In a manner which is typical of the way these things are done in Britain, the House of Lords has emasculated the right to strike. This outrageous statement may seem to be a wild echo of something in the Peking Review or a gem from yet another new anti-utopian novel. But in fact it is a pretty sober record of what actually happened on Tuesday, January 21st this year, when the law lords gave judgement in the case of Rookes versus Barnard and Others. Their lordships found that Rookes had been wronged as a result of intimidation by data, the Draughtsmen’s Union, and they ordered a new trial to assess the extent of his damages. In so doing they placed the right to strike in greater jeopardy than it has ever been since the Taff Vale Judgement at the beginning of the century.

The background to this case has been widely reported in the popular press. Attempts have been made to present Rookes as a popular hero, standing up for the freedom of the individual against totalitarian bureaucrats in the unions. His memoirs have been presented at considerable length in the Sunday Telegraph. In a nutshell, this is the story. Rookes left the aesd (data’s predecessor) at the end of 1955. He had been a member of the active inner corps of the union at the British Overseas Airways Coporation, and had helped to bring about 100 per cent membership there. After his quarrel with his colleagues, data members did their utmost to persuade him to rejoin. Persuasion failing, they tried to pressure him. When this failed, they told boac that they would strike if he were not dismissed. The employers did not seem keen to argue about the matter, and in March 1956 he was discharged. Thereupon he sued the Union’s officials, Barnard and others, charging that they had intimidated the boac into dismissing him. Mr Justice Sachs heard the case, found for Rookes, and he was awarded damages of £7,500. The Court of Appeal set this aside. Rookes appealed against this decision, and so the matter arrived at the House of Lords.

The implication of the Lords’ verdict, shortly stated, is that strikes which are in breach of contract, and strikes which take place without ‘appropriate notice in accordance with. . . contracts of employment’, together with strikes in pursuit of an illegal end, are all illegal. ‘Justinian’, the legal commentator of the Financial Times, expressed the new situation in this manner:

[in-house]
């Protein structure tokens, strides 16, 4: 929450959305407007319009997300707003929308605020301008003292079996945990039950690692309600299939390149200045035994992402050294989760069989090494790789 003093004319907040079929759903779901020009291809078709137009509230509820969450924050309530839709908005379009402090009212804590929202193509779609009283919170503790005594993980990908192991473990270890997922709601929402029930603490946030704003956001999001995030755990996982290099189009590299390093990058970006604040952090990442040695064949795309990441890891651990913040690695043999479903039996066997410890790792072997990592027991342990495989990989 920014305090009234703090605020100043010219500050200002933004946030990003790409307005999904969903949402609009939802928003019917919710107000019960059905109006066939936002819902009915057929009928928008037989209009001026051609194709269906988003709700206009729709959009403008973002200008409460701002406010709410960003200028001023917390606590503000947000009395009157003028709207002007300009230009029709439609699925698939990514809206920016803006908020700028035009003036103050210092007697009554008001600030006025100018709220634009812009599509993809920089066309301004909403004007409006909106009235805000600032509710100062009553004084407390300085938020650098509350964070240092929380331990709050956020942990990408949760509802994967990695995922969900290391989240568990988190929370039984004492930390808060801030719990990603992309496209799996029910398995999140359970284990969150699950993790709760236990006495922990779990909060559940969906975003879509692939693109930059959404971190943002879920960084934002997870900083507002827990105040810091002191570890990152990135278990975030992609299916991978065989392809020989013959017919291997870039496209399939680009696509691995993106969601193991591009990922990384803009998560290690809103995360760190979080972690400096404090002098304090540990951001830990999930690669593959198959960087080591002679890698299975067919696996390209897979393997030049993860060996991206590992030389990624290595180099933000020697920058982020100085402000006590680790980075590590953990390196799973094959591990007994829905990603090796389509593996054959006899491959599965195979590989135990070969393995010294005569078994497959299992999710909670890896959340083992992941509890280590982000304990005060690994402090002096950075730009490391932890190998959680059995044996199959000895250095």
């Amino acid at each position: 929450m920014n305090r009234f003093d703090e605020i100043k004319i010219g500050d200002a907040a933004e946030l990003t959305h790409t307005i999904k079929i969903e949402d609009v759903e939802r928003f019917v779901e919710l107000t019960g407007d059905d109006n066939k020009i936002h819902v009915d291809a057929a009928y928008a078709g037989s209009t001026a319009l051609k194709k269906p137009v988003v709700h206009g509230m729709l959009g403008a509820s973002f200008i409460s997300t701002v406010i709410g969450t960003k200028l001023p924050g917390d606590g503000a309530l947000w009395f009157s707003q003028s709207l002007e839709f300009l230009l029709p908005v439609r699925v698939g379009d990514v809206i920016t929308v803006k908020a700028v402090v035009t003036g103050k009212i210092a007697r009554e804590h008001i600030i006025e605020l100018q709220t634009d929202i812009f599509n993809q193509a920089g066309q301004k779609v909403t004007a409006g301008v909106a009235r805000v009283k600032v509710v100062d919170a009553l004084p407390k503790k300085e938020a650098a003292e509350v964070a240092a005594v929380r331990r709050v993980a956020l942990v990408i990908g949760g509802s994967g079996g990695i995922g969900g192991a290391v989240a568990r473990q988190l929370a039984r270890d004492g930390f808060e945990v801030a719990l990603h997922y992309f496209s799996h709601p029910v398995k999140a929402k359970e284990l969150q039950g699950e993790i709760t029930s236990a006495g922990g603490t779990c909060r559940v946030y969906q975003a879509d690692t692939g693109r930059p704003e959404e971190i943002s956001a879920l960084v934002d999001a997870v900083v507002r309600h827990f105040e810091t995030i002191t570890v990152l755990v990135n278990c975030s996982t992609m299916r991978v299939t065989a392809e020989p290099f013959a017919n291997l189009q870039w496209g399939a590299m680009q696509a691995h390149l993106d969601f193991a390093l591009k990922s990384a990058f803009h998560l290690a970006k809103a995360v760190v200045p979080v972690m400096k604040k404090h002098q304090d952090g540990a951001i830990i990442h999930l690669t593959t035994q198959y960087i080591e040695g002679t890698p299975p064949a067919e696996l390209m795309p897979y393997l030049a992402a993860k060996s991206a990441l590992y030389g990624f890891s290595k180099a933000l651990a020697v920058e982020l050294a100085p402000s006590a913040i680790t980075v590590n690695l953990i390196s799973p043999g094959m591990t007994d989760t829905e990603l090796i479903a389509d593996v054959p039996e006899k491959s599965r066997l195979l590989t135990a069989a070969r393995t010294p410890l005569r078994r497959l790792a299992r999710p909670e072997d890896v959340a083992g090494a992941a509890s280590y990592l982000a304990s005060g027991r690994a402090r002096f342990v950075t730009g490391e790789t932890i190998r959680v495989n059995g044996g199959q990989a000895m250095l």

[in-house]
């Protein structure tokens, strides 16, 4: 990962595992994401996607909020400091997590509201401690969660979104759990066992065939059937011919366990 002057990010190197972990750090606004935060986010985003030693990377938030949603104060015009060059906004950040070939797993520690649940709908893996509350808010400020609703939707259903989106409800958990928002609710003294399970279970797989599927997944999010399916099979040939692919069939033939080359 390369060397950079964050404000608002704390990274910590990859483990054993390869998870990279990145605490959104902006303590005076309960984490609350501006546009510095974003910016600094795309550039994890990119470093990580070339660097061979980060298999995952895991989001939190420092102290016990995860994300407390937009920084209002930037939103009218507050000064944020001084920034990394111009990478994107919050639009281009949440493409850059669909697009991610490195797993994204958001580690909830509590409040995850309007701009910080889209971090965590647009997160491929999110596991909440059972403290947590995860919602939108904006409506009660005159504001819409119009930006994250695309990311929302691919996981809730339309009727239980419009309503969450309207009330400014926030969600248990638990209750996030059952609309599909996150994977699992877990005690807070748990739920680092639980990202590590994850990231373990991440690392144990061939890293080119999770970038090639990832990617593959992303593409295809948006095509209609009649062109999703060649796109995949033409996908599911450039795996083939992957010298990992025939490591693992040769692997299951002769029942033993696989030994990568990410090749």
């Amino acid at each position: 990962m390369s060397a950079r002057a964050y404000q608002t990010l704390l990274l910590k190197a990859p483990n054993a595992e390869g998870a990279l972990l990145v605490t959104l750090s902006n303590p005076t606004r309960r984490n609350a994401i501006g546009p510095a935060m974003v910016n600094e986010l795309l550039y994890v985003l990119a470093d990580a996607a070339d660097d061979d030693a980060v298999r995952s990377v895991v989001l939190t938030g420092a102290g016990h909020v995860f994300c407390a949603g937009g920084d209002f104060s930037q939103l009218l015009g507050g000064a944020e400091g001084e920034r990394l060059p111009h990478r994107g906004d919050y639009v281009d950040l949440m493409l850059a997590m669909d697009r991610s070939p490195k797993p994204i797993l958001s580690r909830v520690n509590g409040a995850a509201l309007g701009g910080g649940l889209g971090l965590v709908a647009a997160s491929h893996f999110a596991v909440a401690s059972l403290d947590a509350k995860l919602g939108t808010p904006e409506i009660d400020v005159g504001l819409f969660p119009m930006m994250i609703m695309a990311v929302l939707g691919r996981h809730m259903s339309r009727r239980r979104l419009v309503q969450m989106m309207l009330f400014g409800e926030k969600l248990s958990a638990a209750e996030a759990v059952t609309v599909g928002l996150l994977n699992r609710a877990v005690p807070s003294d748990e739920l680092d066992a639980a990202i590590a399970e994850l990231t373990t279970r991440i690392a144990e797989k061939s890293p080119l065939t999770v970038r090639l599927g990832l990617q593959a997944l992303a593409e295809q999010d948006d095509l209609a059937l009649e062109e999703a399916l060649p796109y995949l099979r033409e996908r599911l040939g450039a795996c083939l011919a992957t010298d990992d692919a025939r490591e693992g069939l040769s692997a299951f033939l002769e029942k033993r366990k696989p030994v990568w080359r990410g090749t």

‘. . . A coach-and-four has been driven through the section of the Trade Disputes Act, which for 60 years, it was thought, gave complete immunity to union officials who in pursuance of their members’ cause deliberately interfered with an employer’s business. The section in the 1906 Act has been rendered nugatory, simply because it now covers only lawful interferences, which probably did not need statutory protection in the first place; and moreover the demand will undoubtedly come for remedial Parliamentary action.’

To this picture the majority of the business press gave its assent, by publishing similar evaluations during the week or so immediately after the judgement. The Economist, in adding its own ‘Amen’ to this view of the situation, pointed out a further complicating factor. Under the Contracts Employment Bill, all employees are to be offered contracts. ‘Doubtless many of them will specify that employees cannot be sacked save for industrial misconduct or under specified rules for dealing with redundancy. . . The sacking of any worker. . . in a closed shop dispute, would presumably make the union officials who organized the dispute liable for damages.’

If we ask the question ‘Who benefits?’ from this judgement, we find the answer revealing, if extremely complicated. There is, of course, no doubt whatever as to who has lost. The trade union movement today is exposed to dangers which would have been unthinkable before the bringing of this case. There can be no avoidance of the need for the tuc to press at once for remedial legislation. But the interesting thing is that the tuc has already, before it has pronounced one word on the affair, gathered to its skirts a whole multitude of advisors and even protectors—some of whom inhabit the strangest possible places.

Among the first to bring consoling news to the trade union leadership was the spokesman of the British Employers’ Confederation, Sir George Pollock, qc. In a statement which was reported in the Financial Times on February 3rd, he hastened to soothe the fears of the unions with these words: